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Sökning: L773:2055 5784

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1.
  • Bergling, Karin, et al. (författare)
  • Optimized vs. Standard Automated Peritoneal Dialysis Regimens (OptiStAR) : Study protocol for a randomized controlled crossover trial
  • 2020
  • Ingår i: Pilot and Feasibility Studies. - BioMed Central (BMC). - 2055-5784. ; 6:1
  • Tidskriftsartikel (refereegranskat)abstract
    • Background: It has been estimated that automated peritoneal dialysis (APD) is currently the fastest growing renal replacement therapy in the world. However, in light of the growing number of diabetic patients on peritoneal dialysis (PD), the unwanted glucose absorption during APD remains problematic. Recent results, using an extended 3-pore model of APD, indicated that large reductions in glucose absorption are possible by using optimized bi-modal treatment regimens, having "UF cycles"using a higher glucose concentration, and "Clearance cycles"using a low concentration or, preferentially, no glucose. The present study is designed to test the theoretical prediction of a lower glucose absorption using these novel regimes. Methods: This study is a randomized single-center, open-label, prospective study. Prevalent PD patients between 18 and 75 years old without known catheter problems or recent peritonitis are eligible for inclusion. Patients are allocated to a first treatment session of either standard APD (6 × 2 L 1.36% over 9 h) or optimized APD (7 × 2 L 2.27% + 5 × 2 L 0.1% over 8 h). A second treatment session using the other treatment will be performed in a crossover fashion. Samples of the dialysis fluid will be taken before and after the treatment, and the volume of the dialysate before and after the treatment will be carefully assessed. The primary endpoint is difference in glucose absorption between the optimized and standard treatment. Secondary endpoints are ultrafiltration, sodium removal, Kt/V urea, and Kt/V Creatinine. The study will be closed when a total of 20 patients have successfully completed the interventions or terminated according to interim analysis. A Monte Carlo power analysis shows that the study has 80% power to detect a difference of 10 g (in line with that of theoretical results) in glucose absorption between the two treatments in 10 patients. Discussion: The present study is the first clinical investigation of optimized bi-modal treatments proposed by recent theoretical studies. Trial registration: ClinicalTrials.gov identifier: NCT04017572. Registration date: July 12, 2019, retrospectively registered.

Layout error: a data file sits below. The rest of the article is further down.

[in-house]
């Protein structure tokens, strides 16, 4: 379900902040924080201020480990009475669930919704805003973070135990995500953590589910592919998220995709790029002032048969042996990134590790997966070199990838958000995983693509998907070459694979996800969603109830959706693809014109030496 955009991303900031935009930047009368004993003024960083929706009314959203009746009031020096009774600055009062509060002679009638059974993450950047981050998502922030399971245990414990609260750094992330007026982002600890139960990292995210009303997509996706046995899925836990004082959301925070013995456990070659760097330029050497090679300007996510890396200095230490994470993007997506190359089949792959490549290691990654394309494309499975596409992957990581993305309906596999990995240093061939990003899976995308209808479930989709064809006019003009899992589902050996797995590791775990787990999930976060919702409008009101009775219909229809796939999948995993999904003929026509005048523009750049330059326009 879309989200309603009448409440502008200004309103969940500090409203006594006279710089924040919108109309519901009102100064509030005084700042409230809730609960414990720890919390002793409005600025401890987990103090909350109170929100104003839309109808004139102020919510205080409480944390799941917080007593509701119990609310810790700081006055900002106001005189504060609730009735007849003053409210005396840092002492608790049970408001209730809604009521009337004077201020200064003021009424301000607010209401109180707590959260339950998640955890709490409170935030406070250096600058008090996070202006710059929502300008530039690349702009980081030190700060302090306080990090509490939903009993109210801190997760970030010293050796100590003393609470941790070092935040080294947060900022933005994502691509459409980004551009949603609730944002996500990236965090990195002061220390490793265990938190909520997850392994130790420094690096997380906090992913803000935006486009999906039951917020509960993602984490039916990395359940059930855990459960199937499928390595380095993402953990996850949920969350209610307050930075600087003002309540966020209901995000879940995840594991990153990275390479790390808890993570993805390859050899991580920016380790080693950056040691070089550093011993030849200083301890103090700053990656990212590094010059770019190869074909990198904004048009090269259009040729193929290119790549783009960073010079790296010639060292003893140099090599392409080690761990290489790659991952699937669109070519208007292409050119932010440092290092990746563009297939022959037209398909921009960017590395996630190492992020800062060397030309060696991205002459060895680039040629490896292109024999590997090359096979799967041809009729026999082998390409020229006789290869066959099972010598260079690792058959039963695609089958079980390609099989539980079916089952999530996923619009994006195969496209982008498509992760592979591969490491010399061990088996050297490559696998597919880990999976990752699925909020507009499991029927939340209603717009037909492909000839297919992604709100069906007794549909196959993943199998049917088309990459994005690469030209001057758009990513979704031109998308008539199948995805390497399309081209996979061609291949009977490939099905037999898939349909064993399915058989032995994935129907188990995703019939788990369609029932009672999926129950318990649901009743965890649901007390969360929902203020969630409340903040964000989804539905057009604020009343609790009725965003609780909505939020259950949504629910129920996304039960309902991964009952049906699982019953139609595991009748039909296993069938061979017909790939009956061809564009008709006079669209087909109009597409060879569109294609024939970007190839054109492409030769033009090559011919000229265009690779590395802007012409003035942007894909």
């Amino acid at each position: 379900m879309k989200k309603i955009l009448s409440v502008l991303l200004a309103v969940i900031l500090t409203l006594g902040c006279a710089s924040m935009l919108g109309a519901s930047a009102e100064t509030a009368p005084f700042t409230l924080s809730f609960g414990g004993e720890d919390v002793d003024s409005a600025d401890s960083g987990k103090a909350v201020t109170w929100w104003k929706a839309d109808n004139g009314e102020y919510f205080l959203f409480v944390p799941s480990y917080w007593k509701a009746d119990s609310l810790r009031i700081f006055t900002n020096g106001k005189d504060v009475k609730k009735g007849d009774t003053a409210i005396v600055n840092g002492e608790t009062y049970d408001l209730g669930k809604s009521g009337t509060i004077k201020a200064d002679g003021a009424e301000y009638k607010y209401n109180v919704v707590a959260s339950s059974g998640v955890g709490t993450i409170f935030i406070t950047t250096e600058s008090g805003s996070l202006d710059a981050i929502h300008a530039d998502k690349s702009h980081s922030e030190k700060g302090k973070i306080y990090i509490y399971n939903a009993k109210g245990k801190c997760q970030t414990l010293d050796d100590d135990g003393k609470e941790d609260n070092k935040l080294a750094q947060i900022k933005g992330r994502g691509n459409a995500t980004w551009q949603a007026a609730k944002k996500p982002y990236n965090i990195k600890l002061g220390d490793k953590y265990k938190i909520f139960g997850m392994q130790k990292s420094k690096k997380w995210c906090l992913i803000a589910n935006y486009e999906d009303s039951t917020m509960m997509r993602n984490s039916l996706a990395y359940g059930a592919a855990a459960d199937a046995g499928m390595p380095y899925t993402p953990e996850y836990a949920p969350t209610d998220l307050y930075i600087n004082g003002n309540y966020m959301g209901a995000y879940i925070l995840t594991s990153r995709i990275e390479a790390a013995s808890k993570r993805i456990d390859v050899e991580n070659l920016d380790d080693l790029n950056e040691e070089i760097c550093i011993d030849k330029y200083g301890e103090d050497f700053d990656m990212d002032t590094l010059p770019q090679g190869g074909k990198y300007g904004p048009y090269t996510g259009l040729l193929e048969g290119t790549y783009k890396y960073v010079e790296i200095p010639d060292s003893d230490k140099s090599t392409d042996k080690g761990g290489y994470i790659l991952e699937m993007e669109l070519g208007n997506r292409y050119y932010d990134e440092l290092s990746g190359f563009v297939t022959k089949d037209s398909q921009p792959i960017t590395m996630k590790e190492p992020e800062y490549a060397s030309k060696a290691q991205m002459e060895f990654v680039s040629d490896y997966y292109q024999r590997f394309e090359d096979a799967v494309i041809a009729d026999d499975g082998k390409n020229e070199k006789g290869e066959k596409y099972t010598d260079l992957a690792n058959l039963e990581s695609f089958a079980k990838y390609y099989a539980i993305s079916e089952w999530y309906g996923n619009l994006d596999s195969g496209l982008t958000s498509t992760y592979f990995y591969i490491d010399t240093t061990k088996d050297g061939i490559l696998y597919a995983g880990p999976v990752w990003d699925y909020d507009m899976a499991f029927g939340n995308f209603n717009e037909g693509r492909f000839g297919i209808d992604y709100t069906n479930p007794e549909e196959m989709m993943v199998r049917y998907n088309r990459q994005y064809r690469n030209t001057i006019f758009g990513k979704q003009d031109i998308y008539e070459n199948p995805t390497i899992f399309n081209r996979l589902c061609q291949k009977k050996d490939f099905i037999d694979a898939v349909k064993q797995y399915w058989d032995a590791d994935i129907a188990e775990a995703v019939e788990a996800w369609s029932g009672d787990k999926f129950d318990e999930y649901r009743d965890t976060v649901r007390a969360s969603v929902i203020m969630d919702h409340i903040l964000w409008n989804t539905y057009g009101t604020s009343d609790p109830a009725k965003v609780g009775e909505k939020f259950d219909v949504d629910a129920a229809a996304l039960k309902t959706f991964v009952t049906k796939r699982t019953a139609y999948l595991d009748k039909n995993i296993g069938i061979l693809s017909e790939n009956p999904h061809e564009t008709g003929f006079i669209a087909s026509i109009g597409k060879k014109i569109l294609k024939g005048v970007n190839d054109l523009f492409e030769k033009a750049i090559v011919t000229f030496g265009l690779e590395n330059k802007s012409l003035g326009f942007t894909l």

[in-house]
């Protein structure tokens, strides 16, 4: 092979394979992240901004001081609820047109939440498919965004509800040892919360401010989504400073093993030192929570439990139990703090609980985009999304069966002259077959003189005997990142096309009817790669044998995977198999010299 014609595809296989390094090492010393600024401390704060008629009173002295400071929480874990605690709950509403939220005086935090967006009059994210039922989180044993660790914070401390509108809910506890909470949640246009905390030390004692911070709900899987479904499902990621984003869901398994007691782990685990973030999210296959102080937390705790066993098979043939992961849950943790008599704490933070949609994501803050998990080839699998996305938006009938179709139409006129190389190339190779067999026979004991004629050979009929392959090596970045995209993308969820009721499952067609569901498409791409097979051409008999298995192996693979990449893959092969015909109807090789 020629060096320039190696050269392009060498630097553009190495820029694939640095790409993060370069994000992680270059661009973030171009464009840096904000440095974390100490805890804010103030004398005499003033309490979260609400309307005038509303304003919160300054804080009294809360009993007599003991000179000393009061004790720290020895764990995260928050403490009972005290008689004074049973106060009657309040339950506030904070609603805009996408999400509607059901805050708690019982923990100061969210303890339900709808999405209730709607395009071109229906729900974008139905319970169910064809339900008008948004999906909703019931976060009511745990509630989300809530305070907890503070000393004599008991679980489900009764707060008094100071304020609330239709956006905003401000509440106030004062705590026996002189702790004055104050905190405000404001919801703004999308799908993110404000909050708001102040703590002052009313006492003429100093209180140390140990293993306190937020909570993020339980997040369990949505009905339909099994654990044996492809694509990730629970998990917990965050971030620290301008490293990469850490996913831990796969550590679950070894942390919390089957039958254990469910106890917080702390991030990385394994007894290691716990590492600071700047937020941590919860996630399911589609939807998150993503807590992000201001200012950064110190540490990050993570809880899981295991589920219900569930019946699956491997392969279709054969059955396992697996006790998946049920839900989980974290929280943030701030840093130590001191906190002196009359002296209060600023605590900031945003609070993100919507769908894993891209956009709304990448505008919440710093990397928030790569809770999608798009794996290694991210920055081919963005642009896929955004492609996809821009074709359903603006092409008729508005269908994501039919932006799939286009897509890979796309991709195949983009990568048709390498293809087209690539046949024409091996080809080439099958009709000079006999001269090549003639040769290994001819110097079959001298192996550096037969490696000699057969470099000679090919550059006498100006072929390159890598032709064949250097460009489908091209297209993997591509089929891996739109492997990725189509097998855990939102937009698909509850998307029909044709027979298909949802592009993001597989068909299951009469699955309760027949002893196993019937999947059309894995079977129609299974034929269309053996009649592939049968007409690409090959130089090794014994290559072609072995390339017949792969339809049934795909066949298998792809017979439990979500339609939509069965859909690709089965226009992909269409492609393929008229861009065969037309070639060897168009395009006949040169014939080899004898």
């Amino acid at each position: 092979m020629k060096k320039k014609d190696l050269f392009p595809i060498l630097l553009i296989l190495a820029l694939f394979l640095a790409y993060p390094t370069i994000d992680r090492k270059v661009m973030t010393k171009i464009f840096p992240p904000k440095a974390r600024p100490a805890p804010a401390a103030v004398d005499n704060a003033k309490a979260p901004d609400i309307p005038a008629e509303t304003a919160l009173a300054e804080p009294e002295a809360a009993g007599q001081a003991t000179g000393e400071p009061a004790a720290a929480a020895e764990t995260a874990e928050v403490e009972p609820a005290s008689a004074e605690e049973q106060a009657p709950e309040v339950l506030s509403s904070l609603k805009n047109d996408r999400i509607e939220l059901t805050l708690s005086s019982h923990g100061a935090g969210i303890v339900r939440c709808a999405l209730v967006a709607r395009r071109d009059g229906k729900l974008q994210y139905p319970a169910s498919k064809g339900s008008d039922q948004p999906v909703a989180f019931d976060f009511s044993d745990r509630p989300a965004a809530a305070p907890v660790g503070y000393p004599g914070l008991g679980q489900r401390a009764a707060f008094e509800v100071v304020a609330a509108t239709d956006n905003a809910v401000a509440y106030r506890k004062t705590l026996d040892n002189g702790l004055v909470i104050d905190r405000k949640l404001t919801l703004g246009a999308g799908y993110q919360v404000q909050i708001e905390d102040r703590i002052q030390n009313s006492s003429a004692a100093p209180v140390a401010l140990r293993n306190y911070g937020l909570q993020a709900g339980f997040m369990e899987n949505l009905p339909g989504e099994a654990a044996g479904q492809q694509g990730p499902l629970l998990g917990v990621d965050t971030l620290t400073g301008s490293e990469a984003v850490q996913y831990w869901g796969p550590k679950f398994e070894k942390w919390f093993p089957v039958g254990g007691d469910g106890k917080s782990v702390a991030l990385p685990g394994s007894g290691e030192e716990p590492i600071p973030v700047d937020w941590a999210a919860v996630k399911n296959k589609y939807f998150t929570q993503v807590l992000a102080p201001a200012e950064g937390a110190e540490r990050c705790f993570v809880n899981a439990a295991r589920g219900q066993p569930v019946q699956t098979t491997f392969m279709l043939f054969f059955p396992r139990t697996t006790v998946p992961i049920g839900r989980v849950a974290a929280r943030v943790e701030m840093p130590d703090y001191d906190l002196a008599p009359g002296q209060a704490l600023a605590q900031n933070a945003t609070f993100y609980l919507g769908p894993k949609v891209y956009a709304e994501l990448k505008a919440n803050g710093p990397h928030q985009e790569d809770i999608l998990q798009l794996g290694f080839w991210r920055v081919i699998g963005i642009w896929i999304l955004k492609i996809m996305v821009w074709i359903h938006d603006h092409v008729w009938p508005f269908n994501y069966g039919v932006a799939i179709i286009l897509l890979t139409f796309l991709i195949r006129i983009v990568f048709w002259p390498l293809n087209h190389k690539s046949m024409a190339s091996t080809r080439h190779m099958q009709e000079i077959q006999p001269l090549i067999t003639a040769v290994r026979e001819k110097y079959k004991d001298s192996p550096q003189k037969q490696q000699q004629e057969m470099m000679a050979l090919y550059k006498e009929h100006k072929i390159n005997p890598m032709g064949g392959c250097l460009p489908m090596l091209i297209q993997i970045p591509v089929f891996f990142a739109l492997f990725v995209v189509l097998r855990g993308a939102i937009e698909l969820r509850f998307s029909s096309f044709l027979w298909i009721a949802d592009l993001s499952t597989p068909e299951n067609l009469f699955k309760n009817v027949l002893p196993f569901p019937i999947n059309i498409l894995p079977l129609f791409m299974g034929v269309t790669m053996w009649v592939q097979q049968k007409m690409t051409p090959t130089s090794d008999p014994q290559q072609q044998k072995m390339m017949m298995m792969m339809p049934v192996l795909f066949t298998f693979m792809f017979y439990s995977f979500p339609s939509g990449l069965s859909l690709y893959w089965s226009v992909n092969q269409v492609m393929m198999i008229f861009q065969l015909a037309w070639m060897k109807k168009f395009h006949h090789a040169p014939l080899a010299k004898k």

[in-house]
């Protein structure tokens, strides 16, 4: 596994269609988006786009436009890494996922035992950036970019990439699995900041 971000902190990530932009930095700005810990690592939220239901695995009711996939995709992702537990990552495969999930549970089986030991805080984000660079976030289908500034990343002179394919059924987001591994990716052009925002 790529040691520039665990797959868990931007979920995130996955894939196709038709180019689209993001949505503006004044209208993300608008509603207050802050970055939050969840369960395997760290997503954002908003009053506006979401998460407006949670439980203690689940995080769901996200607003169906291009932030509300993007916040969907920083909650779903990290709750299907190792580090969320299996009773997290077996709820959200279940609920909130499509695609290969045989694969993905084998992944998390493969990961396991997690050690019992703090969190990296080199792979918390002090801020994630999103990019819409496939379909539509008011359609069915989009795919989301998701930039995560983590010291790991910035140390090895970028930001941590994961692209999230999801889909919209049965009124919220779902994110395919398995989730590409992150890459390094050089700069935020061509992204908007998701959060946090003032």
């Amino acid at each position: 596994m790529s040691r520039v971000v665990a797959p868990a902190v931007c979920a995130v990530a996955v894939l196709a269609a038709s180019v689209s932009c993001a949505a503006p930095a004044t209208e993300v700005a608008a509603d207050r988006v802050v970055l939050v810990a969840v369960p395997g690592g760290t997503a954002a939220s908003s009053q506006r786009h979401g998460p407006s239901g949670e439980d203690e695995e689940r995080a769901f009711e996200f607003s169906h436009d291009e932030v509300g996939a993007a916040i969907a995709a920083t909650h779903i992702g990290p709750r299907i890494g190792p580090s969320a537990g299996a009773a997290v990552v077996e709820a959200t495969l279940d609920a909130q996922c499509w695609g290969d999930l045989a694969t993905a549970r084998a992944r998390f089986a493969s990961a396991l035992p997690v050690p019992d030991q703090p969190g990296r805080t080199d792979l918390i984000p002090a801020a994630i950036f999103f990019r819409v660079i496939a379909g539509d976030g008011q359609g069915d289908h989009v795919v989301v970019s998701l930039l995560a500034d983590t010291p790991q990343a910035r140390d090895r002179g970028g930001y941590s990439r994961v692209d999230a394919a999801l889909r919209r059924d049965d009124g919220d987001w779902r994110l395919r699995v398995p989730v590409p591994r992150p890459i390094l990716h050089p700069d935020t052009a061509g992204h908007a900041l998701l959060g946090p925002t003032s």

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  • Gifford, Wendy, et al. (författare)
  • Feasibility and usefulness of a leadership intervention to implement evidence-based falls prevention practices in residential care in Canada
  • 2019
  • Ingår i: Pilot and Feasibility Studies. - 2055-5784. ; 5:1
  • Tidskriftsartikel (refereegranskat)abstract